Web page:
“Orange Juice,” Personality, and Literature
In the third-to-last paragraph of Timothy Willis Sanders’ new book, Orange Juice and Other Stories, from Awesome Machine Press, the protagonist sees six babies lying in a fountain. Four are lying in the fountain, and two are pissing into it. “This means something,” he says. “I just don’t care what.”
I could try to interpret what the author may have meant by placing that scene, that paragraph, those words in his book, particularly at the end of his book, but I want to point at it, nothing more.
Orange Juice is 52 pages long and includes nine stories. The stories are very short, the style is minimalist, the language straightforward. Sanders may have been influenced by Zachary German’s Eat When You Feel Sad, as evidenced by the use of minimalist declarative sentences mostly involving actions, the consistent specifying of brand names, and the presence of characters who have names but whose external appearance and internal thoughts are mostly withheld. The characters appear through actions and words.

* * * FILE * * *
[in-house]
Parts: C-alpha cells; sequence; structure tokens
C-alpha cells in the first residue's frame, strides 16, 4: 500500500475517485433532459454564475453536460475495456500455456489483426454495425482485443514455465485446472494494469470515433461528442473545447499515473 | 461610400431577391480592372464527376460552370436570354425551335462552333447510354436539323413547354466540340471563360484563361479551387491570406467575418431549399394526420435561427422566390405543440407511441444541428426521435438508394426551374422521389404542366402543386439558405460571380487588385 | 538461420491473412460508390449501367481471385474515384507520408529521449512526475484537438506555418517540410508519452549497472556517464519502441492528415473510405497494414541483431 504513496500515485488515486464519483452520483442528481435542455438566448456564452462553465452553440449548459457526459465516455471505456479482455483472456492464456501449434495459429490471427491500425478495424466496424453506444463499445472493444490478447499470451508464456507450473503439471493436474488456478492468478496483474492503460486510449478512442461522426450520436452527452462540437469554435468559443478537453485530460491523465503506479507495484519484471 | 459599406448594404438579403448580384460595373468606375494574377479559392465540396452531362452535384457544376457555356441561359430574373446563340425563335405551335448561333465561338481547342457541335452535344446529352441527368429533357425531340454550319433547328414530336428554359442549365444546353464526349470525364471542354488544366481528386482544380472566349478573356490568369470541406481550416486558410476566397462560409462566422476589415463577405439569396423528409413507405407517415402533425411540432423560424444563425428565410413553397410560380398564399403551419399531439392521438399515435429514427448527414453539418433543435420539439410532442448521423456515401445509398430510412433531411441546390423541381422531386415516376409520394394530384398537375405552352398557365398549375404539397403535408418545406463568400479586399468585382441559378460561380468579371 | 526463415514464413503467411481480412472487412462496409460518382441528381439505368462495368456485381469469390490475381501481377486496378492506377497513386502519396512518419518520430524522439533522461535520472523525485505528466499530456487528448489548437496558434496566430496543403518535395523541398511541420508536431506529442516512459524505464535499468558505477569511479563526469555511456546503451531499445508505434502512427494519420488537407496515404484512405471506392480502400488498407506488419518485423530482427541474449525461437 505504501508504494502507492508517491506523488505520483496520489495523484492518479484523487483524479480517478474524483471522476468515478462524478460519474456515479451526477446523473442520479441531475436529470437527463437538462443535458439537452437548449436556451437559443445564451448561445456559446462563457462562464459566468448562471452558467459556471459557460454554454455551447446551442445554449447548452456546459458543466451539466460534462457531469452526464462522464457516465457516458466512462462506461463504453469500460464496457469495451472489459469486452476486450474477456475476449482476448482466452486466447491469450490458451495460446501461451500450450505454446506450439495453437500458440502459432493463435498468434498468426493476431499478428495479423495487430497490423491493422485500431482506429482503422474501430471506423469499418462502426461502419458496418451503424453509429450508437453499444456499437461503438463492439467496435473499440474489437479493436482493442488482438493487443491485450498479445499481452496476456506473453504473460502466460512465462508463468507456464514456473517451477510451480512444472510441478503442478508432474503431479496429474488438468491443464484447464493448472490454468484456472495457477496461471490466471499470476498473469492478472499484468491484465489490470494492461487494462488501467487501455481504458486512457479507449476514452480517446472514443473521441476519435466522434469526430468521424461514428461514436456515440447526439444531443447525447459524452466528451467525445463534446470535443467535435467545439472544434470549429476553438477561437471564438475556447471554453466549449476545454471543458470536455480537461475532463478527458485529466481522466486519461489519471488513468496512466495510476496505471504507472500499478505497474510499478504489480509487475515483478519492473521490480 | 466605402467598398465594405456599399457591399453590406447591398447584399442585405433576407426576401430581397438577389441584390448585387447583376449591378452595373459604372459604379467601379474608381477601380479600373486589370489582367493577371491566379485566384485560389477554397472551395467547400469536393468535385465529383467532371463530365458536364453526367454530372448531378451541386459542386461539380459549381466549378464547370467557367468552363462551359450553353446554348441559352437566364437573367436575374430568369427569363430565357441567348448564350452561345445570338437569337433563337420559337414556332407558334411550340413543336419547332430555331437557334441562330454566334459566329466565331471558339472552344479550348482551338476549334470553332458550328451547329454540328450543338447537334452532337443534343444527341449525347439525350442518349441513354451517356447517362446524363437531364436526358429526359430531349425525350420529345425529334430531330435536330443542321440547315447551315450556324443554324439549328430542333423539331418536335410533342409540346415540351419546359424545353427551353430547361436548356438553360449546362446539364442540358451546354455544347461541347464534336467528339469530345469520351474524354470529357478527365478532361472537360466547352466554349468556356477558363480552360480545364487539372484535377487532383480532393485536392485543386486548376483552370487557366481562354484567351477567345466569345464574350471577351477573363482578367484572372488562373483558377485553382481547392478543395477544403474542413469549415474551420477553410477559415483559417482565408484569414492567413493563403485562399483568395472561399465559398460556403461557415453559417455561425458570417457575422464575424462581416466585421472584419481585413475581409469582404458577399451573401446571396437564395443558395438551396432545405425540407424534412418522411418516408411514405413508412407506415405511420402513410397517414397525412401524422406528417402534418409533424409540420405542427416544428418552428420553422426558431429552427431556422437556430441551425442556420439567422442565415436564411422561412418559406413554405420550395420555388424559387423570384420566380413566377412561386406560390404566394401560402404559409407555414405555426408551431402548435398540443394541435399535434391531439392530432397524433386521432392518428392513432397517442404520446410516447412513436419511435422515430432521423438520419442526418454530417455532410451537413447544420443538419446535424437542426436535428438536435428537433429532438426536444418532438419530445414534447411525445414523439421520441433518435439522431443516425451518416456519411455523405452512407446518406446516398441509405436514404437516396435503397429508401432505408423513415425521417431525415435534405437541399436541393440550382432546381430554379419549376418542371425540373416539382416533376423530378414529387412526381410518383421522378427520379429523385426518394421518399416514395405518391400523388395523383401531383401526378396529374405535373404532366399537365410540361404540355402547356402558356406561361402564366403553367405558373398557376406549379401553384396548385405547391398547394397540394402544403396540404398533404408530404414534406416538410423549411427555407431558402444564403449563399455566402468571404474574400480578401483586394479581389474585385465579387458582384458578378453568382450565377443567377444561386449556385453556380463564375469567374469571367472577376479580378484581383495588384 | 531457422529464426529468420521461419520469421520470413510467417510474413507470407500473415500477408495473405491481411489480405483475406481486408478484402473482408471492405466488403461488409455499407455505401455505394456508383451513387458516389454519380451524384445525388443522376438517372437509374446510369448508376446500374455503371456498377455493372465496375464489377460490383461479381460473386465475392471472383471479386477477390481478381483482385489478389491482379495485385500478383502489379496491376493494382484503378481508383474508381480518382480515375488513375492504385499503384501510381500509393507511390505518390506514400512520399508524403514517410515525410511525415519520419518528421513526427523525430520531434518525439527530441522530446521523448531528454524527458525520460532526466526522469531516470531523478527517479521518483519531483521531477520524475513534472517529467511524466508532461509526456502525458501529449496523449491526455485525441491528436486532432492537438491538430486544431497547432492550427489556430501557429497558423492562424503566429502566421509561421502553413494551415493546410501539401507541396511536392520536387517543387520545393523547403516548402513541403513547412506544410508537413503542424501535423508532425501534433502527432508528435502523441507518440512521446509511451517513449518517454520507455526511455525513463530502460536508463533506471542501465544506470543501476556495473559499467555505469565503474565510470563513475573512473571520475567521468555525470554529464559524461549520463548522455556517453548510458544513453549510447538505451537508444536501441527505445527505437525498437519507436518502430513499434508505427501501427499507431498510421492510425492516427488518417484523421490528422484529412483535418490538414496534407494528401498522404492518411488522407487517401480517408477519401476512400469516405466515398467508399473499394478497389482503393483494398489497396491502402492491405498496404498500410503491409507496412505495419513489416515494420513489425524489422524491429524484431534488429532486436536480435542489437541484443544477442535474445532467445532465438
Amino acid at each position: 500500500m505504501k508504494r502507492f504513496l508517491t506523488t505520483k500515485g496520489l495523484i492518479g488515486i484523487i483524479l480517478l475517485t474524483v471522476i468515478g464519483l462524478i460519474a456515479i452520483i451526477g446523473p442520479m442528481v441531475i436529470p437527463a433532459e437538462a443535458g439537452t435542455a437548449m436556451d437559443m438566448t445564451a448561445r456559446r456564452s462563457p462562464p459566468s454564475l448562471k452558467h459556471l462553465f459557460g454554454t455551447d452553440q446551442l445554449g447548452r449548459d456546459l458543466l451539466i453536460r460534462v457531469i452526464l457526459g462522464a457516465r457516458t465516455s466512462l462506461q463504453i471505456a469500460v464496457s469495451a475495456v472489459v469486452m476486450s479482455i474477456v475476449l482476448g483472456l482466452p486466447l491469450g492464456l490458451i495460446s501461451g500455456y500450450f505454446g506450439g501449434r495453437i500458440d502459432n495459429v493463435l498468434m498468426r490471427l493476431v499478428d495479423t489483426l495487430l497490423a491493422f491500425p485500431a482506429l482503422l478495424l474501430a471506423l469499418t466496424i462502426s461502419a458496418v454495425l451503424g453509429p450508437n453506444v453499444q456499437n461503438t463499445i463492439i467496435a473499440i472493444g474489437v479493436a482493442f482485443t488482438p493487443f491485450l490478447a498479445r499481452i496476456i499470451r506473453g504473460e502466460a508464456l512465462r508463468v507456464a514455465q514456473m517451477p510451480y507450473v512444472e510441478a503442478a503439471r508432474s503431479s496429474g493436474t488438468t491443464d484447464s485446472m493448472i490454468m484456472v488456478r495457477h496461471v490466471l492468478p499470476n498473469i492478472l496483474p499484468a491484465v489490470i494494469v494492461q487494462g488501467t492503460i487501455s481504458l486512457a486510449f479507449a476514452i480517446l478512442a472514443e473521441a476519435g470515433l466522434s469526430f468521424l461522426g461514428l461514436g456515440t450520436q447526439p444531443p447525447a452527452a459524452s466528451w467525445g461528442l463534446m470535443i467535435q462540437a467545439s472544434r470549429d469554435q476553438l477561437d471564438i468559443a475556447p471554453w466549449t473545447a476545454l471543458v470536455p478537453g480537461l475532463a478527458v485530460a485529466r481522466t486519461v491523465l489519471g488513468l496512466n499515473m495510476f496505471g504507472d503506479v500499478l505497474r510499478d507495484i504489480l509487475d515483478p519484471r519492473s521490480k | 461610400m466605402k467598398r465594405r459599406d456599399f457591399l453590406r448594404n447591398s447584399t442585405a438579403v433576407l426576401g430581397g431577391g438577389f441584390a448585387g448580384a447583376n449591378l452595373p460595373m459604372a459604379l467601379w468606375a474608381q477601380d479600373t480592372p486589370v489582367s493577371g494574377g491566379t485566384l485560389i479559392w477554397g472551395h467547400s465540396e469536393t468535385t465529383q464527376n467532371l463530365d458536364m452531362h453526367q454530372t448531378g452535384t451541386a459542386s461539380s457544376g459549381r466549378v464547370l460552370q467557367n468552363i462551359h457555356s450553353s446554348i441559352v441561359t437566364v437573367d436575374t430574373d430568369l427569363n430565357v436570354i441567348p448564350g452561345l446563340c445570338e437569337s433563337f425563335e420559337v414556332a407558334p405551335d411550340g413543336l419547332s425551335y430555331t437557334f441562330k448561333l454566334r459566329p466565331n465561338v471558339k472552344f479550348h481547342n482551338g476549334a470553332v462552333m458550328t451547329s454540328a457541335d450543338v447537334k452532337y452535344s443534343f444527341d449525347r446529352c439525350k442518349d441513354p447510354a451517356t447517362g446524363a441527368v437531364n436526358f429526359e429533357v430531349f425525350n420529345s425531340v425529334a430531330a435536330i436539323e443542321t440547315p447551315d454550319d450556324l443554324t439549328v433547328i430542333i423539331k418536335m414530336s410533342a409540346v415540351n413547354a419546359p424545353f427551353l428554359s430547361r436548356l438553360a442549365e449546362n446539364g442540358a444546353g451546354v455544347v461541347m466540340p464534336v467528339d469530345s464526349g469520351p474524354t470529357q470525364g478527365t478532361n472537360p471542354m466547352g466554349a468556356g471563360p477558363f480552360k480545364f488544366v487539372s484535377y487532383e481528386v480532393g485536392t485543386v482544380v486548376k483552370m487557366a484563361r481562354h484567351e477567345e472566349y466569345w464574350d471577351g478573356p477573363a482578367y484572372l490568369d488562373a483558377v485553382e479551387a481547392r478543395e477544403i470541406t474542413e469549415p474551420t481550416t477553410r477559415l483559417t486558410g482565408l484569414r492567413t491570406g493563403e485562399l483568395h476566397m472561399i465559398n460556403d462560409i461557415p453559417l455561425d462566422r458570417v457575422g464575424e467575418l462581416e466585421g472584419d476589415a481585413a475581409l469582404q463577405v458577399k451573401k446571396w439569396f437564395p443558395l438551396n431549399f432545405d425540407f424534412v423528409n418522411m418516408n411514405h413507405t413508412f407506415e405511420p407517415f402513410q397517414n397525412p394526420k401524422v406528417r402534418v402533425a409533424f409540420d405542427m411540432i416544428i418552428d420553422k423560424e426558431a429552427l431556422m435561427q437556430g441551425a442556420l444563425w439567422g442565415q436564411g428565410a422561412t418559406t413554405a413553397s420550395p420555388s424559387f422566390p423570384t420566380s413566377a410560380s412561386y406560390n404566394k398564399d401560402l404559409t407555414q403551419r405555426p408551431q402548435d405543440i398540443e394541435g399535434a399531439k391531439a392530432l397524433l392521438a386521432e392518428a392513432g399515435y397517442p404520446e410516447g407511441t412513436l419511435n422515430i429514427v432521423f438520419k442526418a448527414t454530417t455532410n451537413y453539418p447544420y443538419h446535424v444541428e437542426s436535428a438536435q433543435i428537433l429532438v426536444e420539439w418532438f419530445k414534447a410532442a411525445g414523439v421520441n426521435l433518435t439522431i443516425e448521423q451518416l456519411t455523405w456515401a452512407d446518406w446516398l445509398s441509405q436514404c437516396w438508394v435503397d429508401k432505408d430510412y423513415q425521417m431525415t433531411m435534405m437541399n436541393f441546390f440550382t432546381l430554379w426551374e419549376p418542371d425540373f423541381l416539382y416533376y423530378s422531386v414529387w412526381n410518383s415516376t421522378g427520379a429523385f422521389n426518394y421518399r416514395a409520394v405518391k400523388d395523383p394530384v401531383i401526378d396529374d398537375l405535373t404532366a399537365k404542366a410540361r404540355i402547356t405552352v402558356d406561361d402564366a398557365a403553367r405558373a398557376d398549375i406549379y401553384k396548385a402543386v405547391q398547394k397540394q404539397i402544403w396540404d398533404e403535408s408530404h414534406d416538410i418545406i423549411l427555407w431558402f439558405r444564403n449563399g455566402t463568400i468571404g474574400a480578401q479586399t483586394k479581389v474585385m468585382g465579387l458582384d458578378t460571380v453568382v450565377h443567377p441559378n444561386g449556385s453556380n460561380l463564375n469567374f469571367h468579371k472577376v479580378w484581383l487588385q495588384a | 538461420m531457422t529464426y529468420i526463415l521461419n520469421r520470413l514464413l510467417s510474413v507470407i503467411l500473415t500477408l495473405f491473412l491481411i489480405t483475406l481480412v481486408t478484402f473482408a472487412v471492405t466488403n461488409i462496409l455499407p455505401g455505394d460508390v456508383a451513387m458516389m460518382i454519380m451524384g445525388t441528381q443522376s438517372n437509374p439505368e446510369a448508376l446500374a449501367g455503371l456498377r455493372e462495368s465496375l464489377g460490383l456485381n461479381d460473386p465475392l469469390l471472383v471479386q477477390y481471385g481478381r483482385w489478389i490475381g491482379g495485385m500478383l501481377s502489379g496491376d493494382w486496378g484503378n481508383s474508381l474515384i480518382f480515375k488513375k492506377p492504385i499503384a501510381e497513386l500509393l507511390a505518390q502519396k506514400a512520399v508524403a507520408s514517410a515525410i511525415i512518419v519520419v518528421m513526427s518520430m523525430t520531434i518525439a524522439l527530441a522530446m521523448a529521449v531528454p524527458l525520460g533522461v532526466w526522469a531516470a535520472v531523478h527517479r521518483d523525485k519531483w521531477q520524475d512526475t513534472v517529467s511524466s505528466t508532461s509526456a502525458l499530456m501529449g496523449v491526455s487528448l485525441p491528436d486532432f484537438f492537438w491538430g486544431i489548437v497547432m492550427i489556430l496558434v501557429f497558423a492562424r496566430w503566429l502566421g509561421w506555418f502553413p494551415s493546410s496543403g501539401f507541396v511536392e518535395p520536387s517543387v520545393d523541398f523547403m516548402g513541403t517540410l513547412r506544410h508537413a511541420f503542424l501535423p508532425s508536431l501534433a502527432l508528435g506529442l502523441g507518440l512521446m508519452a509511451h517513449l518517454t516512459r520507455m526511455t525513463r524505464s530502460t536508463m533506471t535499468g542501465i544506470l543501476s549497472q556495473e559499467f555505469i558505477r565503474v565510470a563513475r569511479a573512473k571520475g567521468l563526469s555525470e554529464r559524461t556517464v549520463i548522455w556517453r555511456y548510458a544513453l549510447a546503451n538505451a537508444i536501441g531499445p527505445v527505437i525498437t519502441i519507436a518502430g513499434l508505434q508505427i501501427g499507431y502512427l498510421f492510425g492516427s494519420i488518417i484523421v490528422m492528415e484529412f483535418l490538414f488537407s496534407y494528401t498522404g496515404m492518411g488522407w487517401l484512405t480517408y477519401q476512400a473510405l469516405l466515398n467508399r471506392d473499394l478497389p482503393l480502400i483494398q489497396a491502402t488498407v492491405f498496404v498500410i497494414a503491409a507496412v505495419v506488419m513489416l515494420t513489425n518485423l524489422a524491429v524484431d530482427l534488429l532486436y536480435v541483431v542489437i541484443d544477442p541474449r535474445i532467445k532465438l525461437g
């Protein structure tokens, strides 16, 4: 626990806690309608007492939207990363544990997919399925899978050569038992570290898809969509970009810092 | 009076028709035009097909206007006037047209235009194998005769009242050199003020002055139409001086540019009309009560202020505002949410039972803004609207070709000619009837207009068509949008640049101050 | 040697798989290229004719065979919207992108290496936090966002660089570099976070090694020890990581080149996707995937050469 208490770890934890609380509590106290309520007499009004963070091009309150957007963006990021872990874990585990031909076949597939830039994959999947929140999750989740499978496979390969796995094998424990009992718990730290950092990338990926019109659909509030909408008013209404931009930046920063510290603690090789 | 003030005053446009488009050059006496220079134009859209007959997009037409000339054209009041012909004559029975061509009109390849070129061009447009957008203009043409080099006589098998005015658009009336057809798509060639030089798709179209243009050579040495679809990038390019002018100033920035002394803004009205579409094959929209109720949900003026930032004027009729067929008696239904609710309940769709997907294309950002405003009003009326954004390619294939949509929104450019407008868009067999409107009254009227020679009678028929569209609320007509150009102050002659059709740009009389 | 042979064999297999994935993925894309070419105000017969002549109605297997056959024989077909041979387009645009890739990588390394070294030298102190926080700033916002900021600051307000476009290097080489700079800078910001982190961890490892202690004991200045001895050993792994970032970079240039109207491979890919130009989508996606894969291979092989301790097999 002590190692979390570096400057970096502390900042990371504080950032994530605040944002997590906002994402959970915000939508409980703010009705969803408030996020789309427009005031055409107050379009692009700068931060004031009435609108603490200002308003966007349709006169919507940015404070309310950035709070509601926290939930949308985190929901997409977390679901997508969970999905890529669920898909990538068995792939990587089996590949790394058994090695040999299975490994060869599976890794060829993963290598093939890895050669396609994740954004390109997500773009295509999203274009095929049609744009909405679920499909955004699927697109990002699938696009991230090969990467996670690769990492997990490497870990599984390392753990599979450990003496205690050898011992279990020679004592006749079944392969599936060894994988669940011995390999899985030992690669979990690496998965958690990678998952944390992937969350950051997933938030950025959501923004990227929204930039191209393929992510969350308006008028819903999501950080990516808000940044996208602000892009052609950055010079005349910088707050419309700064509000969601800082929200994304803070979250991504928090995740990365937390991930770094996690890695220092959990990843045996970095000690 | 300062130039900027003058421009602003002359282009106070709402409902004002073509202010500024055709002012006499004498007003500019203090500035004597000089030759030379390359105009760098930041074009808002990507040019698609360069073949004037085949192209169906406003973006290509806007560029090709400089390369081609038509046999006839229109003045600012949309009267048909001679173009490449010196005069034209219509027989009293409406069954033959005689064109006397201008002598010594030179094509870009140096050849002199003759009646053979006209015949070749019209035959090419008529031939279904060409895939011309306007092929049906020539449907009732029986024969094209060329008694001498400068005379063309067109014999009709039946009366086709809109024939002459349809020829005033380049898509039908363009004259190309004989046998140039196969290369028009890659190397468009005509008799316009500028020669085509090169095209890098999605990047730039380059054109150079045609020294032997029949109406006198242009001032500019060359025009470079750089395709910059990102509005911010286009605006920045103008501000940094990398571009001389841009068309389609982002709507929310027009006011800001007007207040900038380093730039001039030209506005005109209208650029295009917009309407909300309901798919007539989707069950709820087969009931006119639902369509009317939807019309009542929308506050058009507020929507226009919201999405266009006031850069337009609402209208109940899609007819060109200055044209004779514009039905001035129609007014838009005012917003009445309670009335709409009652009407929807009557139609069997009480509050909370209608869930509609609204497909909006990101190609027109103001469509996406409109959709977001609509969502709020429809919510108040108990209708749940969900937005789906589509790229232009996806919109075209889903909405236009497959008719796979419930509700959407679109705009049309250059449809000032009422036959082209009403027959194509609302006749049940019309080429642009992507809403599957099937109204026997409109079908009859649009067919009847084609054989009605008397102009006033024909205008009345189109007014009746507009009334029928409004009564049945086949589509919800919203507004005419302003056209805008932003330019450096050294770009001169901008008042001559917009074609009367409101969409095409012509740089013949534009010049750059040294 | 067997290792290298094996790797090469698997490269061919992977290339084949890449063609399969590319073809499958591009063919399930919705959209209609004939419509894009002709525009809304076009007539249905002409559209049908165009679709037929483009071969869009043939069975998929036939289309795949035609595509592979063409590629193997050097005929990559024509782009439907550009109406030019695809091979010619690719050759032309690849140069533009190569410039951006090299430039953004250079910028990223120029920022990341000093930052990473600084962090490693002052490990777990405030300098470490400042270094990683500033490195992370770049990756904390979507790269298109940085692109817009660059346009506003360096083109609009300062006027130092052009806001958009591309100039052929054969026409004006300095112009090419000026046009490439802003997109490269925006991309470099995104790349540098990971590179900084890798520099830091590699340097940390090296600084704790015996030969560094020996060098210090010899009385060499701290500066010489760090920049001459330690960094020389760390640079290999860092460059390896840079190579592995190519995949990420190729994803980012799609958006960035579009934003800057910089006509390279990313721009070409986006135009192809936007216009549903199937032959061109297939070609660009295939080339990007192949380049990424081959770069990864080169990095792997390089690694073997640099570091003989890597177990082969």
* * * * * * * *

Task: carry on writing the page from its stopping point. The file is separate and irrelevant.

But this book seems to have a very different personality than German’s book. More on personality later.
It is a very subtle book. “Orange Juice,” the first and titular story, manages to suggest, in two short pages, a tense, complicated, but largely unspoken conflict between a man, Bill, his girlfriend(?), Jeanie, and Jeanie’s son, Chris. And the sentences are like this: “Bill makes a list. He highlights and underlines ‘pulp-free Minute Maid.’ Chris walks through the kitchen and Jeanie catches him by the elbow. Chris jerks free.”
November 19th, 2010 / 1:13 pm